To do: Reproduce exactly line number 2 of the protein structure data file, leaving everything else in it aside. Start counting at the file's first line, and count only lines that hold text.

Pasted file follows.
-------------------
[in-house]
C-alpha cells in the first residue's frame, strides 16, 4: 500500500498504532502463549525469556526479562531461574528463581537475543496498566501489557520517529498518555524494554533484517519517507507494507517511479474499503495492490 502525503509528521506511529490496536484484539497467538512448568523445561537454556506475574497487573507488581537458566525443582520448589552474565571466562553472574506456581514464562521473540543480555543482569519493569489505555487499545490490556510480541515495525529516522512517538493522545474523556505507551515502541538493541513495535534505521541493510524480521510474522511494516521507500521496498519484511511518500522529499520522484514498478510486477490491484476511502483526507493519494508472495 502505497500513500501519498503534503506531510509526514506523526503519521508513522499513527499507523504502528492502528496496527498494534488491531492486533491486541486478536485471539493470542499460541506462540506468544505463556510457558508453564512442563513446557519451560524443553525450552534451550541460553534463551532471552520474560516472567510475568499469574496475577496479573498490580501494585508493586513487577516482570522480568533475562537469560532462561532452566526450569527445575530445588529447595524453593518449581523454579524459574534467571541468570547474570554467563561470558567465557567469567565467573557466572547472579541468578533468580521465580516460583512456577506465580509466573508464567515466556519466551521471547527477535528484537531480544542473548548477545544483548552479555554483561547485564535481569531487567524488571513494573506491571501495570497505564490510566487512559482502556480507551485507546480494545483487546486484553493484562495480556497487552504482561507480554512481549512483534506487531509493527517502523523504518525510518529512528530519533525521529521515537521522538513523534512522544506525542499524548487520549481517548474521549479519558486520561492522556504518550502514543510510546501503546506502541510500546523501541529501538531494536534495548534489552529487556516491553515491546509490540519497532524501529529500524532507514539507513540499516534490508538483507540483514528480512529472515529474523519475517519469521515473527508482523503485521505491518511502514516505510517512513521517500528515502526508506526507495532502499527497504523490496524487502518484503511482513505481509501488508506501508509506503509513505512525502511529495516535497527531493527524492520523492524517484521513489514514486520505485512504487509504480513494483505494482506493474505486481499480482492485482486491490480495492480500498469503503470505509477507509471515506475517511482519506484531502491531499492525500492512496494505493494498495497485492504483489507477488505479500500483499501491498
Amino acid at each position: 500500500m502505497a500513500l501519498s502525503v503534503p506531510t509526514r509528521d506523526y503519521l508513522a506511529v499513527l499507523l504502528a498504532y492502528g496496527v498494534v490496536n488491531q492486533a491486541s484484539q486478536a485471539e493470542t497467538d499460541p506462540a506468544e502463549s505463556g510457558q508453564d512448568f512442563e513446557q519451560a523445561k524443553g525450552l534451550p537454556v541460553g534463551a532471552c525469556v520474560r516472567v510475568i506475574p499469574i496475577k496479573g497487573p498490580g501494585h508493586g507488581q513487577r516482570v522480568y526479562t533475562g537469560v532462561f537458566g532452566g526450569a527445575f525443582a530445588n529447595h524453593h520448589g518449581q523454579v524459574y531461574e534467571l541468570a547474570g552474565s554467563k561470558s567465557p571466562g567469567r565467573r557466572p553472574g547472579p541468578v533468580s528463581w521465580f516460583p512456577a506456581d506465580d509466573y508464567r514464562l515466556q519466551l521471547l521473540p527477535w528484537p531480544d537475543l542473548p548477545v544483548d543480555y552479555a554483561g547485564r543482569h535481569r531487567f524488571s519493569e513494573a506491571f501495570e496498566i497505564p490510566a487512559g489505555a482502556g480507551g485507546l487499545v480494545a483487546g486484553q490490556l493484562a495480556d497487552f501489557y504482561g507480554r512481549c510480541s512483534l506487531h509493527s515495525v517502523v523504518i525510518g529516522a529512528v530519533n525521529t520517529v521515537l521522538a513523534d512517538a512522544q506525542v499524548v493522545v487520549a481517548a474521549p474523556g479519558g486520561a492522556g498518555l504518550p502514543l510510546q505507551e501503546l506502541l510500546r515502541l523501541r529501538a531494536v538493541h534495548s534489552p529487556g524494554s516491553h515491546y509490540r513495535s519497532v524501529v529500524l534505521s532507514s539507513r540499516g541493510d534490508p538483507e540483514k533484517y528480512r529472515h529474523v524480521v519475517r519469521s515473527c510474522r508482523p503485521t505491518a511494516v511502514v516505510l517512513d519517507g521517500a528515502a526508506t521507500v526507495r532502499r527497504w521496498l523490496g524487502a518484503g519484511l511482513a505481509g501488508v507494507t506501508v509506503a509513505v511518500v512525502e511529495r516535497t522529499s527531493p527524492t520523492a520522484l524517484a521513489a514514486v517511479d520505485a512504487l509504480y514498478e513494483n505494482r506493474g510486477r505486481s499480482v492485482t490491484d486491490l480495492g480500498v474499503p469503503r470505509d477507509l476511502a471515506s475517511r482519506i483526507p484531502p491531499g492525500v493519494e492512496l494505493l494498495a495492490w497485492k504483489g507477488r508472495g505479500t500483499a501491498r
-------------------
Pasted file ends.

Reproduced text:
C-alpha cells in the first residue's frame, strides 16, 4: 500500500498504532502463549525469556526479562531461574528463581537475543496498566501489557520517529498518555524494554533484517519517507507494507517511479474499503495492490 502525503509528521506511529490496536484484539497467538512448568523445561537454556506475574497487573507488581537458566525443582520448589552474565571466562553472574506456581514464562521473540543480555543482569519493569489505555487499545490490556510480541515495525529516522512517538493522545474523556505507551515502541538493541513495535534505521541493510524480521510474522511494516521507500521496498519484511511518500522529499520522484514498478510486477490491484476511502483526507493519494508472495 502505497500513500501519498503534503506531510509526514506523526503519521508513522499513527499507523504502528492502528496496527498494534488491531492486533491486541486478536485471539493470542499460541506462540506468544505463556510457558508453564512442563513446557519451560524443553525450552534451550541460553534463551532471552520474560516472567510475568499469574496475577496479573498490580501494585508493586513487577516482570522480568533475562537469560532462561532452566526450569527445575530445588529447595524453593518449581523454579524459574534467571541468570547474570554467563561470558567465557567469567565467573557466572547472579541468578533468580521465580516460583512456577506465580509466573508464567515466556519466551521471547527477535528484537531480544542473548548477545544483548552479555554483561547485564535481569531487567524488571513494573506491571501495570497505564490510566487512559482502556480507551485507546480494545483487546486484553493484562495480556497487552504482561507480554512481549512483534506487531509493527517502523523504518525510518529512528530519533525521529521515537521522538513523534512522544506525542499524548487520549481517548474521549479519558486520561492522556504518550502514543510510546501503546506502541510500546523501541529501538531494536534495548534489552529487556516491553515491546509490540519497532524501529529500524532507514539507513540499516534490508538483507540483514528480512529472515529474523519475517519469521515473527508482523503485521505491518511502514516505510517512513521517500528515502526508506526507495532502499527497504523490496524487502518484503511482513505481509501488508506501508509506503509513505512525502511529495516535497527531493527524492520523492524517484521513489514514486520505485512504487509504480513494483505494482506493474505486481499480482492485482486491490480495492480500498469503503470505509477507509471515506475517511482519506484531502491531499492525500492512496494505493494498495497485492504483489507477488505479500500483499501491498